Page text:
…although we’re just as likely to provide support to optimists, pessimists and realists alike.
Being an optimist is supposed to be good for health, success and happiness. But does optimism have a downside in that other people think you’re self-deluded, mindless and just plain annoying? And on the flipside, how do people view pessimists? In particular, do we tend to shy away from helping out pessimists when they are in trouble?
Perceptions of optimists, pessimists and realists
In a recent study published in The Journal of Positive Psychology carried out by Vollmann, Renner and Weber (2007) participants listened to one of three conversation between two flatmates. In one the target person talked in an optimistic way about a moderately stressful relationship-related situation, in the second in a realistic way and in the third their response was pessimistic.
Afterwards participants were asked to provide a rating of how they evaluated the target’s personality, how much they were attracted to the target and whether they would provide them with social support.
Here are the results:
1. Good news for optimists
Contrary to some people’s view, optimists are generally seen in a positive light – so not much sign of optimists as ‘mindless’ and ‘self-deluded’. But, if you’re an optimist, this is exactly what you expected, right?
2. Bad news for pessimists
Sorry pessimists, it seems as if you are viewed in a more negative way than optimists and realists. Other people are probably slightly put off by your view of the world. In particular they rate the ‘effectiveness’ of pessimistic behaviour very poorly. But if you’re a pessimist you probably suspected that, right?
3. Good news for pessimists
Despite their slightly more negative view, though, it seems people are just as likely to help out a pessimist who is in need.
4. Great news for realists
Realists, however, have the best of all worlds. They consistently get ratings equivalent to optimists, but their attitudes and behaviours are seen as more ‘adequate’ than both optimists and pessimists.
Widening the generalisability
A criticism of this study was that it only looked at perceptions of how a person reacted to a relationship-related stressful situation. So these results cannot be applied to different situations. However, in a further study, Vollmann, Renner and Weber (2007) widened the generalisability of the findings by looking at an achievement-related situation.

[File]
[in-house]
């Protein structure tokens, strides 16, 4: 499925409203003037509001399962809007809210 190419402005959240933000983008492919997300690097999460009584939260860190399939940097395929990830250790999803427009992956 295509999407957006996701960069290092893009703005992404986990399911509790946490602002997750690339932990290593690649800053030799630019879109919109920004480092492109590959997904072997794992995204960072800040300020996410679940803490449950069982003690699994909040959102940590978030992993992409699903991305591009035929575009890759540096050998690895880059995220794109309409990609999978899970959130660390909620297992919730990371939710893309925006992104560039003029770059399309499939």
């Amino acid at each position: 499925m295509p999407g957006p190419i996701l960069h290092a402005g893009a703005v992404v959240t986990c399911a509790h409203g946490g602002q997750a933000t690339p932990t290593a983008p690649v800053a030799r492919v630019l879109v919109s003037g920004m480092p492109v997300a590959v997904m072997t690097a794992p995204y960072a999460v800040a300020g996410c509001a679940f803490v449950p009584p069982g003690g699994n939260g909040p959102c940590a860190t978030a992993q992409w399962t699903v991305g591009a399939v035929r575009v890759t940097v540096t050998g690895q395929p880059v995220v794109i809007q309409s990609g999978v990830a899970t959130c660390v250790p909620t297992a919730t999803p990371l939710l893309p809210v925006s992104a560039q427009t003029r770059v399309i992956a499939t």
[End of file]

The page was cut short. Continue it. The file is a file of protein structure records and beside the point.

Here the experimental procedure was exactly the same except this time the target person that participants were listening to was talking about applying for a dream job. As before three different groups listened to an optimistic, pessimistic and realistic reaction to the situation.
Here are the results:
1. More bad news for pessimists
I’m sorry to say that pessimists came off even worse in this second ‘achievement-related’ study. The pessimistic target’s behaviour was consistently perceived as significantly less adequate, less effective and even less interpersonally attractive than both optimists and realists.
2. Small silver lining
Despite these negative ratings, people are still just as likely to provide social support to a pessimist as they are to both optimists and realists.
3. Optimists and realists in the same boat (almost)
Again the ratings for the behaviour of the optimistic and realistic target were very similar with only the adequacy of the realistic target being seen as slightly higher than the optimist.
Do pessimists receive less social support?
This research was partly motivated by the finding that pessimists report receiving less social support than optimists. And as high social support is related to positive health outcomes, this is a worrying trend. This study suggests, though, that people are just as likely to offer social support to both optimists and pessimists. So, what’s going on?
An intriguing possibility is suggested by Vollmann, Renner and Weber (2007). This is that optimists do not actually receive any greater levels of social support than pessimists – they just think they do. This in turn leads to more positive health-related outcomes. So, optimists might really be ‘thinking themselves better’!
Bear in mind, though, that this last point is speculation and there is no evidence from the current study about the causal direction. Still, though, sounds pretty convincing doesn’t it?
» Read more on positive psychology.
About the author
Psychologist, Jeremy Dean, PhD is the founder and author of PsyBlog. He holds a doctorate in psychology from University College London and two other advanced degrees in psychology.
He has been writing about scientific research on PsyBlog since 2004. He is also the author of the book “Making Habits, Breaking Habits” (Da Capo, 2013) and several ebooks:
- Accept Yourself: How to feel a profound sense of warmth and self-compassion
- The Anxiety Plan: 42 Strategies For Worry, Phobias, OCD and Panic
- Spark: 17 Steps That Will Boost Your Motivation For Anything
- Activate: How To Find Joy Again By Changing What You Do
Vollmann, M., Renner, B., & Weber, H., (2007) Optimism and social support: The providers’ perspective. The Journal of Positive Psychology, 2, 205-215